War of the Rebellion: Serial 119 Page 0266 PRISONERS OF WAR AND STATE, ETC.

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the subjects of discussion between us in our interview at City Point. That interview took place two weeks ago. You stated that you were not prepared to accept or reject the proposition which I then made, but that you would immediately inform your Government of its nature and give me a speedy answer in person or by letter. Though two boats have been dispatched from Fort Monroe to City Point, and two weeks have elapsed since our meeting, no reference or allusion to the subjects of controversy has been made by you. At our interview you told me, in answer to my urgent request, that there should be no delay; that not more than a week would elapse before you would be prepared with your answer. Under these circumstances, if you were not ready, every consideration would seem to demand that some excuse should be furnished or the delay explained. As, however, you do not refer to the matter at all, I am left only to draw that you do not intend to give an answer to my proposition. I therefore inform you that the Confederate authorities will consider themselves entirely at liberty to pursue any course with reference to my written proposition to you which they may deem right and proper under all the circumstances of the case.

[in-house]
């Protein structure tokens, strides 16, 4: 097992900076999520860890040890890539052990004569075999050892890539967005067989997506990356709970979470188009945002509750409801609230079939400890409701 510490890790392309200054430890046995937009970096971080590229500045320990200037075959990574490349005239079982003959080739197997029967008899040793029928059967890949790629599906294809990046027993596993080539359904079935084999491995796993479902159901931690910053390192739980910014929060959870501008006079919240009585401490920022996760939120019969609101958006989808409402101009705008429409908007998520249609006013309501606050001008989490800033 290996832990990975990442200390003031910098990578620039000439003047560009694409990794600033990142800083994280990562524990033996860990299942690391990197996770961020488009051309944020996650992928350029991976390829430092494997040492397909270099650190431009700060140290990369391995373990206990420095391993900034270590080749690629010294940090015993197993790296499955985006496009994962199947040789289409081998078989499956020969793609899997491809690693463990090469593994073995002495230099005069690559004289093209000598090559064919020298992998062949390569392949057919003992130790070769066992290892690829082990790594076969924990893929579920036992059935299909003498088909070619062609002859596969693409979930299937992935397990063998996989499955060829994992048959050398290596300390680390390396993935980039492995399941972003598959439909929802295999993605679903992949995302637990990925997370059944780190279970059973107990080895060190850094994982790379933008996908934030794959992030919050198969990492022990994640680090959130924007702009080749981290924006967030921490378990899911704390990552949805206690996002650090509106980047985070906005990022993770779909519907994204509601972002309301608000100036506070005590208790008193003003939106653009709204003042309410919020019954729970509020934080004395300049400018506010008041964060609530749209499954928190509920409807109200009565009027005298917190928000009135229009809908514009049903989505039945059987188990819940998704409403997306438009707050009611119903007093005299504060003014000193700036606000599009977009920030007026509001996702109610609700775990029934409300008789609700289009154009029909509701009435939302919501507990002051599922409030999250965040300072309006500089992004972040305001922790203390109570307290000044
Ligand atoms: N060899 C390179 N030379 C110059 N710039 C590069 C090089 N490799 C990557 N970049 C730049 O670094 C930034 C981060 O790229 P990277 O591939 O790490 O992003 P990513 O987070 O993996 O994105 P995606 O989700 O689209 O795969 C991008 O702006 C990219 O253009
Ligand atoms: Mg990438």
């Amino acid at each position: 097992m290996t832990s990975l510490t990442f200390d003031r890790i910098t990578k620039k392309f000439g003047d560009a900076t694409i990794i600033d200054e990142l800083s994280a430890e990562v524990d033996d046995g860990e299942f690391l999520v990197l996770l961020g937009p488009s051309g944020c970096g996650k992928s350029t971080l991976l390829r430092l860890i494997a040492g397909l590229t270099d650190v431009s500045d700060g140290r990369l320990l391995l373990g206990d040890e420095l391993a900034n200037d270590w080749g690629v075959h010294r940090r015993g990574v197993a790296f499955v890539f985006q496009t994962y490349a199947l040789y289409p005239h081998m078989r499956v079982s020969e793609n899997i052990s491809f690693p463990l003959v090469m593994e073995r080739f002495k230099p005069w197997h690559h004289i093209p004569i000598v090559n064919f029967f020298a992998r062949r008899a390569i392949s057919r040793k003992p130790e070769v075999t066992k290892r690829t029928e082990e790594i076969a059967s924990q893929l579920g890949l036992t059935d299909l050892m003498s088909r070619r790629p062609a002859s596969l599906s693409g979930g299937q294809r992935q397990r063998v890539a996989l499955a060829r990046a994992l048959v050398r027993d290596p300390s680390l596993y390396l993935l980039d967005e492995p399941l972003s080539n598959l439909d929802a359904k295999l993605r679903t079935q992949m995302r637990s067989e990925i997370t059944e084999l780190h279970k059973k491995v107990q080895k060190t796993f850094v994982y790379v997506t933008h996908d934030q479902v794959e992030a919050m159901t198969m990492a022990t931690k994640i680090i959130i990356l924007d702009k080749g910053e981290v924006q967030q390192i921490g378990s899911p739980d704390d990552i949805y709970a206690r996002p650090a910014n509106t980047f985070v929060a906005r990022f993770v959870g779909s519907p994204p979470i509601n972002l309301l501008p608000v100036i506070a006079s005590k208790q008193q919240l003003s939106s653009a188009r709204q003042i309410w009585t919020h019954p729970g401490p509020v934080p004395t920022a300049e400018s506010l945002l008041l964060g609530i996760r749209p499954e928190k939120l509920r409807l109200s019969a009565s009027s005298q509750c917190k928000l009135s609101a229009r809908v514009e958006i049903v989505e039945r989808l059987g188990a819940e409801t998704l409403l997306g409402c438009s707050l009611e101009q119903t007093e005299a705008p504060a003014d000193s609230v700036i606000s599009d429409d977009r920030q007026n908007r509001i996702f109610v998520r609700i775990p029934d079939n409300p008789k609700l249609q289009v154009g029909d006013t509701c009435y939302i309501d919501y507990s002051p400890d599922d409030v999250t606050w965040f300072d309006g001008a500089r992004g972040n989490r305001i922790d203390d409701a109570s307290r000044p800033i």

Respectfully, your obedient servant,

RO. OULD,

Agent of Exchange.

RICHMOND, September 7, 1863.

Brigadier General S. A. MEREDITH, Agent of Exchange:

SIR: I respectfully decline your proposition to exchange Brigadier General Charles K. Graham for Brigadier General M. L. Smith. You seem to be laboring under some strange mistake in this matter. The last-named officer has already been exchanged and you have received the equivalents. I so notified your predecessor on the 13th of last July. The flag-of-truce boat will not be "detained at City Point for General Graham. "

Even if Brigadier-General Smith had not been exchanged, I should not be disposed to favor the proposal had not been exchanged, I should not be disposed to favor the proposal of an exchange of an officer in captivity for one released on parole when you have several officers of the same grade in confinement. The offer is so extraordinary in all of its aspects that I hope I do not transgress the bounds of propriety in stating that you knew it would be and ought to be rejected in consequence of its manifest inequality.

Respectfully, your obedient servant,

RO. OULD,

Agent of Exchange.

CONFEDERATE STATES OF AMERICA, WAR DEPARTMENT,

Richmond, September 7, 1863.

Brigadier General S. A. MEREDITH, Agent of Exchange:

SIR: Will you agree to furnish a list of all the officers whom you have in confinement in your different prisons if I do the same as to yours in confinement at the South? It will save us a great deal of trouble and enable us to give much satisfaction to our respective people. As it is now when any inquiry is made of either of us it has to be referred to the other. Considerable delay takes place before the information is obtained, and when it does come it is not always reliable. In two or three cases of papers received from you to-day where Colonel